—The Southern Coast... The Mixing Bowl... 2 to 6+ inches... Sorry for the unusually large forecast range on this one, but there is a huge question mark involved with the area east of the Parkway in Cape May, Atlantic, and Ocean counties. The center core of this storm system carries warmer air. If it gets close enough to the Jersey Shore, temperatures would warm just enough for the snow to mix with and/or change to rain. In such a scenario, you would still see some snow accumulation, in addition to slushy travel conditions (at least). If mixing doesn't occur, the coast could fall under the same heavier snow threat described in the "sweet spot" section above.


Are you sick of me saying over and over again that Friday morning's commute looks messy? I don't want another November 2018 ("Brinegate") situation on our hands, with surprised drivers on dangerously congested roads.

It's worth noting that plows usually can't hit the road until there's 3 or 4 inches on the ground. That won't necessarily happen everywhere. And we may not have that much by the start of the morning rush. So that could contribute to sloppier-than-expected road conditions for a while.

Since most of the state falls somewhere between "light" and "moderate" snowfall, superintendents may want to wait until early morning to make a call on delay vs. closing.

My best advice: You might want to set your alarm clock a bit earlier for Friday morning, so you have extra time to react to changing weather and road conditions.


The National Weather Service opted to upgrade parts of 8 NJ counties to a Winter Storm Warning, in effect from 10 p.m. Thursday through 10 a.m. Friday. This is highlighting the area of the state that could top 6 inches of snow.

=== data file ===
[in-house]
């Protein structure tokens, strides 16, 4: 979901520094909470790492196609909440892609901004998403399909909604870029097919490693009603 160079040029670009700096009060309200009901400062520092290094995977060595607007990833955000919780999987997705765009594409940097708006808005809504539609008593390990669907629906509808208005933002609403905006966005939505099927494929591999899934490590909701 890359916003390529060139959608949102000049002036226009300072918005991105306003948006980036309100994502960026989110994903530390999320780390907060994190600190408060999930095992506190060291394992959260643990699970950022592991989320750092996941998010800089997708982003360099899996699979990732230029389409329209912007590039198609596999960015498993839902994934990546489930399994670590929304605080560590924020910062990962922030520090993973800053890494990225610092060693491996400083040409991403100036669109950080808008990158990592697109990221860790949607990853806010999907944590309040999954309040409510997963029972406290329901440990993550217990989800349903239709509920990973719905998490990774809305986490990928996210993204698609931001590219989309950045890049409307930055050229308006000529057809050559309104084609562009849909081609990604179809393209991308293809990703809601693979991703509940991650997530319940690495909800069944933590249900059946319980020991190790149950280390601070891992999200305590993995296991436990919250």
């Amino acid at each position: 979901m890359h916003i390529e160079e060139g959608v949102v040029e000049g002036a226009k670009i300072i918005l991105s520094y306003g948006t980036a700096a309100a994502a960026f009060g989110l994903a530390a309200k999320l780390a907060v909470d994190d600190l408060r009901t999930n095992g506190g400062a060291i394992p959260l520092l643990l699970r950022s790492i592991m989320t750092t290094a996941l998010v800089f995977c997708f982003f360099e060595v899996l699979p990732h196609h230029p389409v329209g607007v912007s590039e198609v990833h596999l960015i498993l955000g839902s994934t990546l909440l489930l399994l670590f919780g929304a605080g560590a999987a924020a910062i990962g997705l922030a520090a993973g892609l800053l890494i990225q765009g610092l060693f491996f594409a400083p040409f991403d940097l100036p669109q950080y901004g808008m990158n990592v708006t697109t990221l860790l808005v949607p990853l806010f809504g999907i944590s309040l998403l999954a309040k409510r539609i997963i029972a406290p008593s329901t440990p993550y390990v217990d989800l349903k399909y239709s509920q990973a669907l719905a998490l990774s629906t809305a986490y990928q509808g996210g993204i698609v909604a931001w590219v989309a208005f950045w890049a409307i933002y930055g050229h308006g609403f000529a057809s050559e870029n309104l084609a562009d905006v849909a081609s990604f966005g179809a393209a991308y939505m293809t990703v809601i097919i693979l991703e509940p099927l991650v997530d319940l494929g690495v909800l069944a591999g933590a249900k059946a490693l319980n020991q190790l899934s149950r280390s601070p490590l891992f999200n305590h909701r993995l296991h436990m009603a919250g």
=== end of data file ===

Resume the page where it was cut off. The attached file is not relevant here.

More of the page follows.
A Winter Storm Warning (pink) and Winter Weather Advisory (purple) blanket NJ for Thursday night's snow storm. (Townsquare Media / AerisWeather)
A Winter Storm Warning (pink) and Winter Weather Advisory (purple) blanket NJ for Thursday night's snow storm. (Townsquare Media / AerisWeather)

The rest of New Jersey falls under a less-urgent, less-severe Winter Weather Advisory, also effective from late Thursday evening through late Friday morning. The advisory specifically references "slippery roads" impacting the morning commute.

The Final Word

As I have said many times, this does not have the makings of a blockbuster, historic, major winter storm. Still, snowy, icy roads and wintry conditions can lead to big problems here in the most densely populated state in the country. I hope you take it seriously, consider your Friday morning plans carefully, and take intelligent steps to keep yourself safe.

Our Winter Weather Alert coverage has already begun, and will ramp up further as the snowfall intensifies overnight. As always, you'll find regular traffic and weather updates every 15 minutes on your radio. (I'll be live in-studio starting at 3 a.m.) And our entire team will continue tracking the storm and its impacts until the final flakes fly. You can also get the latest via web, app, and social media.

Enjoy the snow!

Dan Zarrow is Chief Meteorologist for Townsquare Media New Jersey. Follow him on Facebook or Twitter for the latest forecast and realtime weather updates.